The most common measure of inflation is the Consumer Price Index (CPI). As its name suggests, the CPI is a mechanism for measuring changes in the average price of consumer goods and services. Inflation Rate is the annual rate of increase in the average price level. Price stability is the absence of significant changes in the average price level; officially defined as a rate of inflation of less than 3 percent. Our goal of full employment is defined as the lowest rate of unemployment consistent with stable prices. The most familiar form of inflation is called demand-pull inflation. Demand-pull inflation is an increase in the price level initiated by excessive aggregate demand. The name suggests that demand is pulling the price level. If the demand for goods and services rises faster than production, there simply won't be enough goods and services to go around. Cost-push inflation is an increase in the price level initiated by an increase in the cost of production. In 1979, for example, the Organization of Petroleum Exporting Countries (OPEC) sharply increased the price of oil. For domestic producers, this action meant a significant increase in the cost of producing goods and services. Accordingly, domestic producers could no longer afford to sell goods at prevailing prices. They had to raise prices. The result was a cost-push inflation (pp.157179).

 

V. Answer the following questions:

1. What is inflation? 2. What is deflation? 3. What is referred to as inflation? 4. What do we call the price of one good in comparison with the price of other goods? 5. What is the influence of price changes on your nominal and real income? 6. What are the two basic lessons about inflation? 7. What phenomenon do economists call money illusion? 8. What phenomenon do we observe when speculative profits become too easy? 9. What is the most common measure of inflation? 10. How can we calculate the inflation rate? 11. What do we call the absence of significant changes in the average price level? 12. What do we observe when the demand for goods and services increases faster than production?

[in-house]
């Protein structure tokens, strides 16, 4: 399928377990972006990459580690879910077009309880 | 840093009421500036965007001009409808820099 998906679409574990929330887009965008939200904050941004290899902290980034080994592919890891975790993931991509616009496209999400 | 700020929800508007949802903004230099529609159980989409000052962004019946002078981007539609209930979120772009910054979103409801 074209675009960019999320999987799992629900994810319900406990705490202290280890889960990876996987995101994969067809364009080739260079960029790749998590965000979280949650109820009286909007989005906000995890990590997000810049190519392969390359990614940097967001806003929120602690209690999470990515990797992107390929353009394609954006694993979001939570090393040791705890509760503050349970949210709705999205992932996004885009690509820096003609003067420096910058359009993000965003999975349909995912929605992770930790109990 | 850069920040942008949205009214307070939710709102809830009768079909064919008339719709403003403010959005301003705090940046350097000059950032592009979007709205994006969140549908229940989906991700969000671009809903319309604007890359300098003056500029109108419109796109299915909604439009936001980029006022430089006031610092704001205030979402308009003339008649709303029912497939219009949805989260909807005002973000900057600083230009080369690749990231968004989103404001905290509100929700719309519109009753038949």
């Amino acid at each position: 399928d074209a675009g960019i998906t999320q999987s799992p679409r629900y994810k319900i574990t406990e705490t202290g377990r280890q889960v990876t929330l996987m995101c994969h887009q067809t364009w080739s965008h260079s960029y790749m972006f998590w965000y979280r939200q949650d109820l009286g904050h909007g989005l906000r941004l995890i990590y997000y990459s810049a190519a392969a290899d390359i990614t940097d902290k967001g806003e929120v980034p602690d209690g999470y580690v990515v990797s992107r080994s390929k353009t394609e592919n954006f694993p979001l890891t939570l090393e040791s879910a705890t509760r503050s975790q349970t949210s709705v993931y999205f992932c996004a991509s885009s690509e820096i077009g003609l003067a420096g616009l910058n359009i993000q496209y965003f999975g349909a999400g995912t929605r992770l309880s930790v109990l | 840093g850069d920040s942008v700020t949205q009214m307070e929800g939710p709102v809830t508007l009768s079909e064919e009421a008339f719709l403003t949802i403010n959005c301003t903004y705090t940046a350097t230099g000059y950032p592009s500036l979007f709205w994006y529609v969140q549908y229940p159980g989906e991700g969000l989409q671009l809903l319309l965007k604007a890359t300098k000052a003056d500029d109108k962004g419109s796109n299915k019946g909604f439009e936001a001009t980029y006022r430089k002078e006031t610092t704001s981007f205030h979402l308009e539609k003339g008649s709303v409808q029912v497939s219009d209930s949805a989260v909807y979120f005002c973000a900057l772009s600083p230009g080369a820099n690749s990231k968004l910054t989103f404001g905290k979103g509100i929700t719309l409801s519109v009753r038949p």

VI. Define the terms:

inflation price stability Consumer Price Index real income nominal income

inflation rate cost-push inflation deflation money illusion demand-pull inflation

 

VII. Translate into English:

1. . 2. 5 . 3. ³ . 4. . 5. , . 6. ³ . 7. : , , . 8. .

 

VIII. Read and dramatize the following dialogue:

T.: Haven't seen you for a long time. What are you busy with? D.; I am making preparations for my exam in economics. By

the way I know you are competent in questions concerning

inflation. Will you help me to distinguish the phenomenon

of inflation from price increases for specific goods. T.: With pleasure. The first thing you should take into account

is that inflation is an increase in the average level of prices,

not a change in any specific price.

D.: And what about deflation? Have you any idea about it? T.: Well, deflation occurs when price decreases on some

goods and services outweigh price increases on all others. D.: Thank you, Tom, there is one more point to be cleared

up. What is the difference between nominal income and

real income? T.: Nominal income is the amount of money you receive in a particular time period, and real income, by contrast, is

the purchasing power of that money as measured by the

quantity of goods and services your dollars will buy. D.: I see you are really a specialist in problems connected

with inflation. T.: Thank you for the compliment, but I'd like to draw your